# the rules of dating

>Wow!  You are erroneously assuming that I am looking at DNA that does not
change at a constant rate.  Have you ever heard of molecular clocks? Clock
genes?

How can you be certain that your dna changes at the given rate?
There are no dating methods that directly date fossils in the time range of
which you speak.  Good dating mathods for fossil material
only exists for the Quaternary.  There, the dating methods are
fraught with problems.  If you have been relying on $^{14}$C dates
for your calibration (assuming that you are calibrating - which I have
not seen you demonstrate), then there is a vast literature on problem
$^{14}$C applications.  Note also that it is limited to periods less
than 50 ka (actually more like 40 ka, when you consider the
contamination problems).  The only other method that dates fossils
is the ESR dating method.  This one currently only has a precision
ranging at $\pm$ 5-8 \% at the best of times.
This method has a range that varies from 10-50 ka on the young end
and 1-6 Ma on the old end.   Some Quaternarists would claim that
AAR (amino acid racemization) provides good absolute dates, but
most geochronologists would not agree.  At best AAR provides
a reliable relative age, except for the rare case of ratite egg shells,
where it works very well. It has only been tested in a few localities,
and the range seems to be perhaps 500 ka.  U series methods
($^{230}$Th/$^{234}$U,
$^{231}$Pa/$^{235}$U, and a couple of others) date corals very nicely,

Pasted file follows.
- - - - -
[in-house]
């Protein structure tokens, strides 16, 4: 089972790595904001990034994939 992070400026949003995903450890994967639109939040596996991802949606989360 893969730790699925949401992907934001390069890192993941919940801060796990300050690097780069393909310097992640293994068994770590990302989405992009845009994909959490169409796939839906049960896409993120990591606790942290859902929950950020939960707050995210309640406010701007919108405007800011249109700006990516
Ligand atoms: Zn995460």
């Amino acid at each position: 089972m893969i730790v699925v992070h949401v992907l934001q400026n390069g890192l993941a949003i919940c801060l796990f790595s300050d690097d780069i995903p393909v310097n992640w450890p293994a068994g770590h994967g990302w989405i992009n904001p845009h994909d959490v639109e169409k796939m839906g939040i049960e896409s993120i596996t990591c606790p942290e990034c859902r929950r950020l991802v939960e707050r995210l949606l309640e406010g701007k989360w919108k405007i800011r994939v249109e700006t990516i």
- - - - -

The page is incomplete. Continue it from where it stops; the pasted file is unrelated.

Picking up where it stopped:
but again the time range is limited to 500 ka with the best of techniques,
and more often 250-300 ka because isotopic exchange occurs that destroys
the assumptions needed to make the date.

For older time periods, you must date the fossils by correlation.  By that
I mean that you date layer X which relates in some fashion to layer Y where
you find the fossils.   In some areas where volcanic eruptions are common,
you may get good correlations that easily defensible, but any correlation
adds to the uncertainty in the dates!  Therefore, if you have 200 $\pm$
5 for layer X, and 220 $\pm$ 8 for layer Z, then for layer Y between
X and Z, at best you have 200 < Y < 220, but more likely anything
like this 195 < Y < 228 is possible.
For most sites with fossils, the connections are much more tenuous, and the
associated enlargement in errors (i.e. the error propogation) concomittantly
larger.

None of the references you list include anyone in the list of authors who
appears to be a geochronologist, which leads me back to my original challenge:
prove that your dates for the species that define your molecular clocks
are correctly dated.

If your clocks are constructed using modern species (and all the early work
uncalibrated completely.  Even when you claim that all species are
equally evolved from organisms 4.0 Ga, that does not prove that their
equally separated, nor that the gene evolves at a uniform rate.
That can only be proven by calibrating the separations.  To do that you
MUST use fossil species at some point.  Otherwise, you are arguing circularly.

If you are using fossil species to date
your important calibration points, demonstrate that they have been correctly
dated.  Give us the fossil species you have used and the methods (and
refs to the published work) by which they have been dated.

Until you do this, no geologist worth their salt is going to believe
your numbers, because they are unfounded in geological reality.

~~~~~~~~~~~~~~~~~~~~~~~~~~~~~~~~~~~~~~~~~~~~~~~~~~~~~~~~~~~~~~~~~~~~~~
Bonnie Blackwell,                               bonn@qcvaxa.acc.qc.edu
Dept of Geology,                                (718) 997-3332
Queens College, City University of New York,    fax:  997-3349
Flushing, NY 11367-1597